, if the summer ever arrives.
Concerning Barclays’ €15bn figure, it’s made up of a few different, but connected, elements. Read more
Gary Jenkins writing in Credit Matters this week gets to the heart of the matter when it comes to what investors should do with their money (our emphasis):
Is nowhere safe? The natural reaction to this is that fi nancing for banks should become more expensive. We are already seeing this reaction in the market to some degree. But what does this mean for a product like Cocos? How does an investor monitor the risk of conversion if the ECB could, on any given day, decide to withdraw liquidity unless the bank were to improve its capital position?
Starring A. European Banker as the Cookie Monster and Mario Draghi as Ernie:
Ernie gets Cookie Monster to eat a carrot Read more
Enjoy! Some 148 pages of accounting-for-loan-losses reading:
It’s the IASB’s latest version of its attempt to make banks recognise “lifetime expected” losses on loans or bonds as soon as there are “significant” signs of a credit going bad, instead of waiting until it’s too late and risking a sudden wave of defaults. Read more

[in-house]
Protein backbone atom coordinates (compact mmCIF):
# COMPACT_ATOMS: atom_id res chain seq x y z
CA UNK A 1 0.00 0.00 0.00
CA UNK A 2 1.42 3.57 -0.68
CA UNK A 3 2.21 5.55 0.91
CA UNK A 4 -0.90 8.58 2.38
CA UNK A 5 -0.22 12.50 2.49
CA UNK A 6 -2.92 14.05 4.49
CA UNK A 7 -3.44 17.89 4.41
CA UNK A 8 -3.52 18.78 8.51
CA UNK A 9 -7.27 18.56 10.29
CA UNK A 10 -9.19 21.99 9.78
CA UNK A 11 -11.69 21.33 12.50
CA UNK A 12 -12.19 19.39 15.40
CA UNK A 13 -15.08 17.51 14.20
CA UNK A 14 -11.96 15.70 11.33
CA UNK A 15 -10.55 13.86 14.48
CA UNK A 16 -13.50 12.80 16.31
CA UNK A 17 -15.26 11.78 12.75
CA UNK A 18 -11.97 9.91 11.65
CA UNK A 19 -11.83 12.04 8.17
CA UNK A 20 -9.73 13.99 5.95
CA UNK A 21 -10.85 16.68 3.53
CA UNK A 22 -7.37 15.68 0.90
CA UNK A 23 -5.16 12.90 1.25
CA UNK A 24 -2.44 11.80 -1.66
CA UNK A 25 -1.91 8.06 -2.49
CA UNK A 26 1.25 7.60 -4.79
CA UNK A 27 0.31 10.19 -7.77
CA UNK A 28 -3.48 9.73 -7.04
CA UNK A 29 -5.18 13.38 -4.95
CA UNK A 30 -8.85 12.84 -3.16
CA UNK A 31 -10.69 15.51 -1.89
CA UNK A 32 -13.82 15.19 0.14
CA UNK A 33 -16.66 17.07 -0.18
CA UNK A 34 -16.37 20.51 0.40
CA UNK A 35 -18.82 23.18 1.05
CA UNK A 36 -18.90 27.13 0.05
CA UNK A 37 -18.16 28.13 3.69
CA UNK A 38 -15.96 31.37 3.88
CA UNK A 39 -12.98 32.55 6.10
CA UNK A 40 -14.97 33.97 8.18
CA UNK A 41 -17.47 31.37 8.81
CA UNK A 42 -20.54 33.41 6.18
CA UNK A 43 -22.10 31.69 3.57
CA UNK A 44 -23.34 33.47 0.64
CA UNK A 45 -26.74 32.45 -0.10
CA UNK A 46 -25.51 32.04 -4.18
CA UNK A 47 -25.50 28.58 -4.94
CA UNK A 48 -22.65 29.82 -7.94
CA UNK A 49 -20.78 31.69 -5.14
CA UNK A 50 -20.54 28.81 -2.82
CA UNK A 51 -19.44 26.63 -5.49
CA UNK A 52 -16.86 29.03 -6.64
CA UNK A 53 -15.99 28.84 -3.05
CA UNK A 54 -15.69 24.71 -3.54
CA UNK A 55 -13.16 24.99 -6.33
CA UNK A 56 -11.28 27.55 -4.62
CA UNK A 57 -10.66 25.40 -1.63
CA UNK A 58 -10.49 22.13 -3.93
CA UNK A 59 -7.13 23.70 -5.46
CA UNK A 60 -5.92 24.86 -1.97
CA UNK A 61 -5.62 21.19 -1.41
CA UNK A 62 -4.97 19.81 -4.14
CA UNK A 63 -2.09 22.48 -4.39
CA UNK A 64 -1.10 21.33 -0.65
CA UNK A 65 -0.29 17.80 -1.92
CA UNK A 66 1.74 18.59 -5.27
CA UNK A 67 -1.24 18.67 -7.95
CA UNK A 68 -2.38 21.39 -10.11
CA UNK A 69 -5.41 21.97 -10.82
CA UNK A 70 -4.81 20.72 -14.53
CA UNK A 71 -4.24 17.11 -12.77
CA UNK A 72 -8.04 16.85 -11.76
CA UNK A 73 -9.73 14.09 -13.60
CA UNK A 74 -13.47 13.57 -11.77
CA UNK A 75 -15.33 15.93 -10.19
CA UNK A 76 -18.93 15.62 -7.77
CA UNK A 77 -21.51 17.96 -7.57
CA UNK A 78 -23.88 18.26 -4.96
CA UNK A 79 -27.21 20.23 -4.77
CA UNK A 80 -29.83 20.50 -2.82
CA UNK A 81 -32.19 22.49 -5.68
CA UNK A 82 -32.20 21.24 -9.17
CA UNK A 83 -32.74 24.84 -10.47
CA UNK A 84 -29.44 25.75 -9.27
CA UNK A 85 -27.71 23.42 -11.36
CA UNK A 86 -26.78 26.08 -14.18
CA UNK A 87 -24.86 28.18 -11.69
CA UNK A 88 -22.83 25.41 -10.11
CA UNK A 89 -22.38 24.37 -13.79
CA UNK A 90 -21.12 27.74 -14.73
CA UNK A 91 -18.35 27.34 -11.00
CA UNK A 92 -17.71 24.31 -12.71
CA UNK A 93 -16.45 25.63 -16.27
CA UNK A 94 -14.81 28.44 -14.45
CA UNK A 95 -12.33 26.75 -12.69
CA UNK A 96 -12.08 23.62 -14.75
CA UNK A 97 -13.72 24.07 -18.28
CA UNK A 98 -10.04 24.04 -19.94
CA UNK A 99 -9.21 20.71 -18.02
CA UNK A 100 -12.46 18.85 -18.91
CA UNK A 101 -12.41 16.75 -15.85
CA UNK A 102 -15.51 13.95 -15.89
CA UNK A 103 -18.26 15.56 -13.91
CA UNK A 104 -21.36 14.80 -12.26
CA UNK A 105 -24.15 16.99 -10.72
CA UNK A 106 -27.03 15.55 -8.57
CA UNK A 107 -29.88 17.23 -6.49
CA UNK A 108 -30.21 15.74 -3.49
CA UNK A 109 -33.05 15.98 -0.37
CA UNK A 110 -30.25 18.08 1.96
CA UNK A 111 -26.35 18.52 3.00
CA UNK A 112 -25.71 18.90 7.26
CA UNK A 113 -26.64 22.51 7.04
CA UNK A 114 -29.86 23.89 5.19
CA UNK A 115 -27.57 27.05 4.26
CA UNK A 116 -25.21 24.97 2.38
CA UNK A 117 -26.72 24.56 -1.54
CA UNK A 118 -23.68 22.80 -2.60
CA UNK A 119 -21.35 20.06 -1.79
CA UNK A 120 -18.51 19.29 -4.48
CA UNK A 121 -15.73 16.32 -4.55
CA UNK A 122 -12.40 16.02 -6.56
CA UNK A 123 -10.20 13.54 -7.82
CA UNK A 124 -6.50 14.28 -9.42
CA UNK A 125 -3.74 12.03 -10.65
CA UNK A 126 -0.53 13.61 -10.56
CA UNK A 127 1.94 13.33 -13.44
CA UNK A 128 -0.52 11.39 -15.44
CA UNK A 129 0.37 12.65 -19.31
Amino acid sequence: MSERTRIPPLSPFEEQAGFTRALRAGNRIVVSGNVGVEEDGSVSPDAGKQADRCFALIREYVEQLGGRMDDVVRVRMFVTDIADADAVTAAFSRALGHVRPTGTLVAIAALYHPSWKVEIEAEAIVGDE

Yeah, so “stupid Libor emails” is now an established sub-genre in banker literature.
Though the funny thing about Wednesday’s RBS revelations is that attempts at manipulation generally, at least at the start, weren’t written down. The whole problem was that people trading rates were sat right next to people in charge of submitting rates for Libor. That’s due to the “Short-Term Markets Desk”, RBS management’s October 2006 bid to “facilitate more communication”. Oops. Read more
Well, we think “Dutch-bottomed” is probably a better metaphor for what’s happened to SNS Reaal’s subordinated bondholders than Bond Vigilantes’ “Going Dutch”. That just means splitting the bill. Dutch-bottomed is empty, or perhaps fallen through the trap door.
The Netherlands government did an unusual thing when it nationalised SNS, a small and struggling mortgage bank on Friday. It expropriated subordinated bonds of the lender. Here’s the decree. It theoretically suggests the holders still have a claim on the value of the bonds, at some point: Read more